Agency: NSF | Branch: Standard Grant | Program: | Phase: Chemical Catalysis | Award Amount: 465.00K | Year: 2016

In this project funded by the Chemical Catalysis program of the Chemistry Division, Professor Dean M. Roddick of the University of Wyoming is developing new hydrogen transfer catalysts for the conversion of plentiful, but less useful hydrocarbon feedstocks to more useful olefin products. An extension of this research to the synthesis of highly valuable hydrofluorocarbons is pursued. Polymers with high fluorine content possess high thermal and chemical inertness. They are used in high-tech applications such as fuel cell membranes, synthetic lubricants, and microelectronics. In this project, catalysts for the production of these materials are being designed and optimized for several important processes. Dr. Roddick and coworkers introduce community college students to chemical research on the campus of Wyomings only 4-year university through annual Structural Chemistry workshops. Extensive participation and leadership in the new state-mandated Science Initiative brings tangible benefits to scientific research and education across the state of Wyoming.

Diphosphine platinum systems are generally more active than well-established diimine catalysts. This work extends the use of platinum catalysis to palladium and nickel systems containing perfluorinated phosphine ligands. These species are being developed as as fluoroalkene oligomerization catalysts. DFT calculations on model palladium compounds predict energetically accessible fluoroethylene insertion barriers for M-R and M-Rf bonds. The calculations also support a general fluoroalkene oligomerization mechanism.

Agency: NSF | Branch: Standard Grant | Program: | Phase: MARINE GEOLOGY AND GEOPHYSICS | Award Amount: 388.50K | Year: 2016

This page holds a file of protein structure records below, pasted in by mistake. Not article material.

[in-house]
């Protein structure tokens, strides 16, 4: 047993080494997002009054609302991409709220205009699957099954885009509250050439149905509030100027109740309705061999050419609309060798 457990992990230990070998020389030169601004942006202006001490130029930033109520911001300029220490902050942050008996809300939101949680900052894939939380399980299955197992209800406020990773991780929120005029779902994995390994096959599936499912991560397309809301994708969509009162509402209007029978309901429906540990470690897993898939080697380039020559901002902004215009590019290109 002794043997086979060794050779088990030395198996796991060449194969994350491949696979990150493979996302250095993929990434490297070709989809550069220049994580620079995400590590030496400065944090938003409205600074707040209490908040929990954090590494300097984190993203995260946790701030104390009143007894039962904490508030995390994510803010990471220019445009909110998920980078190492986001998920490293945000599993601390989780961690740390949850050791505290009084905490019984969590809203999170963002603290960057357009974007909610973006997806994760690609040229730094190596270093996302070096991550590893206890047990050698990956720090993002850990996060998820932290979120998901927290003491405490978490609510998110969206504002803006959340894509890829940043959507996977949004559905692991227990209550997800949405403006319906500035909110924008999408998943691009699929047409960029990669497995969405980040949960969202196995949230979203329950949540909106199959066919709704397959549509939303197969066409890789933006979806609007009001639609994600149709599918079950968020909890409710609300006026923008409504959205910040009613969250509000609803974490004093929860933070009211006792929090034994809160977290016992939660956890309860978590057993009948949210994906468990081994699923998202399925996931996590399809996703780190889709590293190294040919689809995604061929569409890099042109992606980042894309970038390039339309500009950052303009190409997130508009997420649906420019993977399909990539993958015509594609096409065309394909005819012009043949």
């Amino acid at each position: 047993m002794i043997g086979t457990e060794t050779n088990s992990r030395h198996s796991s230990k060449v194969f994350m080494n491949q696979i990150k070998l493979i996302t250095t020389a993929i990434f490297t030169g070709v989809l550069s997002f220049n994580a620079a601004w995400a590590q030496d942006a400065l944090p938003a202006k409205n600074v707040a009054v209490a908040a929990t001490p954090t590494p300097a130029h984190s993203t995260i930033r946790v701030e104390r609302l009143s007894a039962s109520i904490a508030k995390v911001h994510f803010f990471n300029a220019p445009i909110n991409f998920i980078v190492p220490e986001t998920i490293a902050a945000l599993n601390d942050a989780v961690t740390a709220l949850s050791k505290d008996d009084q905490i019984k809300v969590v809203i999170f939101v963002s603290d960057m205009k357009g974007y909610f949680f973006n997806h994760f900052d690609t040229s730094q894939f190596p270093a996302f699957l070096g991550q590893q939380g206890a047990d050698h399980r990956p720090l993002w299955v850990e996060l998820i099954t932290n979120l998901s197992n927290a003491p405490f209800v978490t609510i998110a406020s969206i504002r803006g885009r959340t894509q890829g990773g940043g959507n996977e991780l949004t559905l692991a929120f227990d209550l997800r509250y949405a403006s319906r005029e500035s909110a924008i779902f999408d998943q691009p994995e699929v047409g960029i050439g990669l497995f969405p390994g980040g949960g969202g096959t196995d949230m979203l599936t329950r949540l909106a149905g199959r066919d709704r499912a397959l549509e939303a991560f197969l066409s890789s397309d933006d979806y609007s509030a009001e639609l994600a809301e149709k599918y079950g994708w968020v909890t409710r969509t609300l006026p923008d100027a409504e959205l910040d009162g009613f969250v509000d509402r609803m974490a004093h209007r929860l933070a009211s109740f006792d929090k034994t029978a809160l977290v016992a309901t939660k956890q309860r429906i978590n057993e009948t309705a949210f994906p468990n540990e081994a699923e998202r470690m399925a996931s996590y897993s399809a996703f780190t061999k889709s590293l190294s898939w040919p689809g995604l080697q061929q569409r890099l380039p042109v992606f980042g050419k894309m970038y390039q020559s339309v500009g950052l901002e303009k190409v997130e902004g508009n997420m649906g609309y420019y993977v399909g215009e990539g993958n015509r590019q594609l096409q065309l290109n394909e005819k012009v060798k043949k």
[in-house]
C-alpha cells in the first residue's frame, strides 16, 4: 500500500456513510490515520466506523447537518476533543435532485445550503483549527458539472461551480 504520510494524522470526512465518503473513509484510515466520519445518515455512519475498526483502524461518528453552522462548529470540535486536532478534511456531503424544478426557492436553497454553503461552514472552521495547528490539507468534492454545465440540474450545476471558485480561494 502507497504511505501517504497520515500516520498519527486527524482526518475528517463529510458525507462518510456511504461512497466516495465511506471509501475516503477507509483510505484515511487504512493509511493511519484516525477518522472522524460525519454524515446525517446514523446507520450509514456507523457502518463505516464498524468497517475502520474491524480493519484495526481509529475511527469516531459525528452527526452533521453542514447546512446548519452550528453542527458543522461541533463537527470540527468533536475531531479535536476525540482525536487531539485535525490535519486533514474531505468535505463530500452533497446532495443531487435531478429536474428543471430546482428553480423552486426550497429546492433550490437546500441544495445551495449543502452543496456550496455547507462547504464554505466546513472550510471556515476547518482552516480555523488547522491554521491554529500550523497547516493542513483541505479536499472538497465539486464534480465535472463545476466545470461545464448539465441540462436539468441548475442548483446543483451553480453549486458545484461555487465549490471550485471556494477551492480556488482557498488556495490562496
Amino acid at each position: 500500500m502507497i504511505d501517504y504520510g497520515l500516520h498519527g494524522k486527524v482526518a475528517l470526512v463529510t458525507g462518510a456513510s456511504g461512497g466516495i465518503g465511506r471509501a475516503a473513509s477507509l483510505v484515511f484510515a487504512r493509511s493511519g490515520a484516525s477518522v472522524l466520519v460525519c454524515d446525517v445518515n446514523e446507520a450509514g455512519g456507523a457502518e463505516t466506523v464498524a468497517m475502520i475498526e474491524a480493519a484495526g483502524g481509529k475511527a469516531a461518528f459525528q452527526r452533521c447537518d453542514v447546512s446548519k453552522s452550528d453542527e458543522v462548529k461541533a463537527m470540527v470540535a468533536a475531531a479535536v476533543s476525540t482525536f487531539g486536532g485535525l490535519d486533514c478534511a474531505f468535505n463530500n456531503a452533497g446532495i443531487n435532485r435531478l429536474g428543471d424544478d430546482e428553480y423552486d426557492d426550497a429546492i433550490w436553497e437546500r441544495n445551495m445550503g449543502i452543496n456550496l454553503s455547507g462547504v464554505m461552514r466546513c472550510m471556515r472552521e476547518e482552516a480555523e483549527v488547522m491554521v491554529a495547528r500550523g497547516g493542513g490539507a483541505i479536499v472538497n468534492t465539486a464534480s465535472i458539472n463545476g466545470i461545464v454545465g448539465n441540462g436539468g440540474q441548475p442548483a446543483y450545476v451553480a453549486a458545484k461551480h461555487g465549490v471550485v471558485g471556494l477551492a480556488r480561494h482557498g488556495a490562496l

Serpentinization, the reaction of olivine and pyroxene, the two most prevalent minerals in the mantle in the oceanic lithosphere, with aqueous fluids is the primary alteration reaction in the ocean crust. Through this reaction, H2O is taken up into the rock and bound in the structure of minerals that replace olivine and pyroxene as they react with magmatic fluids and/or seawater. Vast volumes of ocean crust have undergone serpentinization; and this reaction results in a myriad of interesting and poorly known processes, such as the development of ultra-mafic hosted hydrothermal vents that are home to unusual microbes living both on and below the seafloor in the deep sea. In subduction zones, serpentinized oceanic lithosphere dives down into Earths mantle where increasing temperature causes serpentine to react and release its bound H2O, which then lowers the melting point of overlying rocks and causes magmatism and island arc volcanism, such as that which occurs in Japan and the Alaskan Aleutian Islands, and cycles H2O from surface reservoirs back into the mantle. Thus, understanding serpentinization processes is essential for our knowledge of how the Earth works, how ore deposits associated with convergent tectonic margins are formed, and how life can exist deep in the ocean crust far from light and the input from organic matter settling down from the sea surface. This research provides a new means to understand the early part of the serpentinization process, using the isotopes of Iron (Fe) in minerals that form and form from serpentine. Samples from cores from holes drilled into the ocean crust will be analyzed as will samples from the Josephine Ophiolite in California and from the Oman and New Caledonian ophiolites, all of which represent seafloor that has been thrust onto the continentals. Analyses of mineral phases will be performed by electron microprobe. Electron Energy-Loss Spectroscopy will be used to determine the ferric iron content of the serpentines; and Fe isotopes will be measured on a thermal ionization mass spectrometer. Analysis of the resulting data will be assisted by thermodynamic modeling and determinations of the various oxidation states of Fe. The main goals of this research are to investigate the processes by which Fe in serpentinizing crust moves, determine how magnetite, a major Fe bearing mineral, forms during serpentinization, and explore how non-traditional stable isotopes of Fe can be used to track the oxidation and mobility of Fe irrespective of the formation of magnetite. Specific hypotheses are that the Fe isotopic signature of chlorite and temolite rims around olivine will be close to zero per mil because little to no magnetite is produced in the reactions. If the signature is found to be light, then it is likely to indicate Fe fractionated as it moved through the solution phase to create magnetite. It is further predicted that the Fe isotopic signature of magnetite in serpentine veins is heavy compared to that in the bulk rock. Additional mineral specific fractionation questions will be examined and addressed. Broader impacts of the work include support of faculty at the University of Wyoming, which is an institution in an EPSCoR state (i.e., state that does not receive significant federal funding). It also involves graduate student training in cutting-edge technology and international collaboration with Australian scientists. To increase public awareness of the research and the science of marine geology, the awardees will work closely with the University of Wyoming Geology Museum to create a new series of exhibits on the seafloor and ocean science. The project has additional broader impact in that it informs the economic geology and formation of ore deposits fields.